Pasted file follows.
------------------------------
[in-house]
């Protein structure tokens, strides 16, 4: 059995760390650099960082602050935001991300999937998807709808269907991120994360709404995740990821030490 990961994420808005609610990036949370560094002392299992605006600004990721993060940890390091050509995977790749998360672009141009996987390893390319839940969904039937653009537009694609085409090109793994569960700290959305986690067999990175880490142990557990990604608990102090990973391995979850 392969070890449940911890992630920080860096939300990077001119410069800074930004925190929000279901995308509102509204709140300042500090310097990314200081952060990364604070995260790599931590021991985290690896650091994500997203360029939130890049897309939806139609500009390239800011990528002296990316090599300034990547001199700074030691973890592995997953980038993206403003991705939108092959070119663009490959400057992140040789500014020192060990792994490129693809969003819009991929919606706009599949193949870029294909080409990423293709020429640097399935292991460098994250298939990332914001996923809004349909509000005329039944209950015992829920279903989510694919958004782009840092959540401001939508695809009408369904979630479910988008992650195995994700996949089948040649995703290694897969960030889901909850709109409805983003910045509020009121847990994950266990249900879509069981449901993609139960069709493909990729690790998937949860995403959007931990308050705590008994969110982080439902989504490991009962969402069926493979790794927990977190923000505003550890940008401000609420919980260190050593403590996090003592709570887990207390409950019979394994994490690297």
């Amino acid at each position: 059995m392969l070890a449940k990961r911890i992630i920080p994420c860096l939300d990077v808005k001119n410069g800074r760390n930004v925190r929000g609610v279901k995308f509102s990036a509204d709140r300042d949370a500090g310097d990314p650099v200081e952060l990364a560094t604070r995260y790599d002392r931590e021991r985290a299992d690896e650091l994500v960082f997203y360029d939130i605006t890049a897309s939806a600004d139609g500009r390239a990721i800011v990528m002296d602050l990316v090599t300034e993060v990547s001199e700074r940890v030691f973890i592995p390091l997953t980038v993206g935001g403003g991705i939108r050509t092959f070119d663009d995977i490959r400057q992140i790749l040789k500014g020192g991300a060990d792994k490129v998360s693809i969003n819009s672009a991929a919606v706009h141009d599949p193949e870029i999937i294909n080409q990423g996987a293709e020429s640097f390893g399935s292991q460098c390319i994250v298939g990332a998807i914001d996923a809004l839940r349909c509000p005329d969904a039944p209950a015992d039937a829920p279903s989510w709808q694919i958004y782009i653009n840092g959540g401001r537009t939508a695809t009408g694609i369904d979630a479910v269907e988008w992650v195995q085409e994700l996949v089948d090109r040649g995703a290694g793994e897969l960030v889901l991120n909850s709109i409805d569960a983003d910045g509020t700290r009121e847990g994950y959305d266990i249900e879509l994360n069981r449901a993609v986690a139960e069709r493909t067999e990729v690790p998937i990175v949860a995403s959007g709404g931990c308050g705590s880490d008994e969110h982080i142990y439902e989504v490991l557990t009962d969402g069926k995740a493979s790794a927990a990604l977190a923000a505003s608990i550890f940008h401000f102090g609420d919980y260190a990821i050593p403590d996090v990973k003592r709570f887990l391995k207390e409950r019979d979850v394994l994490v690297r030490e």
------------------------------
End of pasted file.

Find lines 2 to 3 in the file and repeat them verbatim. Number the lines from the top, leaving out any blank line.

């Protein structure tokens, strides 16, 4: 059995760390650099960082602050935001991300999937998807709808269907991120994360709404995740990821030490 990961994420808005609610990036949370560094002392299992605006600004990721993060940890390091050509995977790749998360672009141009996987390893390319839940969904039937653009537009694609085409090109793994569960700290959305986690067999990175880490142990557990990604608990102090990973391995979850 392969070890449940911890992630920080860096939300990077001119410069800074930004925190929000279901995308509102509204709140300042500090310097990314200081952060990364604070995260790599931590021991985290690896650091994500997203360029939130890049897309939806139609500009390239800011990528002296990316090599300034990547001199700074030691973890592995997953980038993206403003991705939108092959070119663009490959400057992140040789500014020192060990792994490129693809969003819009991929919606706009599949193949870029294909080409990423293709020429640097399935292991460098994250298939990332914001996923809004349909509000005329039944209950015992829920279903989510694919958004782009840092959540401001939508695809009408369904979630479910988008992650195995994700996949089948040649995703290694897969960030889901909850709109409805983003910045509020009121847990994950266990249900879509069981449901993609139960069709493909990729690790998937949860995403959007931990308050705590008994969110982080439902989504490991009962969402069926493979790794927990977190923000505003550890940008401000609420919980260190050593403590996090003592709570887990207390409950019979394994994490690297």
């Amino acid at each position: 059995m392969l070890a449940k990961r911890i992630i920080p994420c860096l939300d990077v808005k001119n410069g800074r760390n930004v925190r929000g609610v279901k995308f509102s990036a509204d709140r300042d949370a500090g310097d990314p650099v200081e952060l990364a560094t604070r995260y790599d002392r931590e021991r985290a299992d690896e650091l994500v960082f997203y360029d939130i605006t890049a897309s939806a600004d139609g500009r390239a990721i800011v990528m002296d602050l990316v090599t300034e993060v990547s001199e700074r940890v030691f973890i592995p390091l997953t980038v993206g935001g403003g991705i939108r050509t092959f070119d663009d995977i490959r400057q992140i790749l040789k500014g020192g991300a060990d792994k490129v998360s693809i969003n819009s672009a991929a919606v706009h141009d599949p193949e870029i999937i294909n080409q990423g996987a293709e020429s640097f390893g399935s292991q460098c390319i994250v298939g990332a998807i914001d996923a809004l839940r349909c509000p005329d969904a039944p209950a015992d039937a829920p279903s989510w709808q694919i958004y782009i653009n840092g959540g401001r537009t939508a695809t009408g694609i369904d979630a479910v269907e988008w992650v195995q085409e994700l996949v089948d090109r040649g995703a290694g793994e897969l960030v889901l991120n909850s709109i409805d569960a983003d910045g509020t700290r009121e847990g994950y959305d266990i249900e879509l994360n069981r449901a993609v986690a139960e069709r493909t067999e990729v690790p998937i990175v949860a995403s959007g709404g931990c308050g705590s880490d008994e969110h982080i142990y439902e989504v490991l557990t009962d969402g069926k995740a493979s790794a927990a990604l977190a923000a505003s608990i550890f940008h401000f102090g609420d919980y260190a990821i050593p403590d996090v990973k003592r709570f887990l391995k207390e409950r019979d979850v394994l994490v690297r030490e």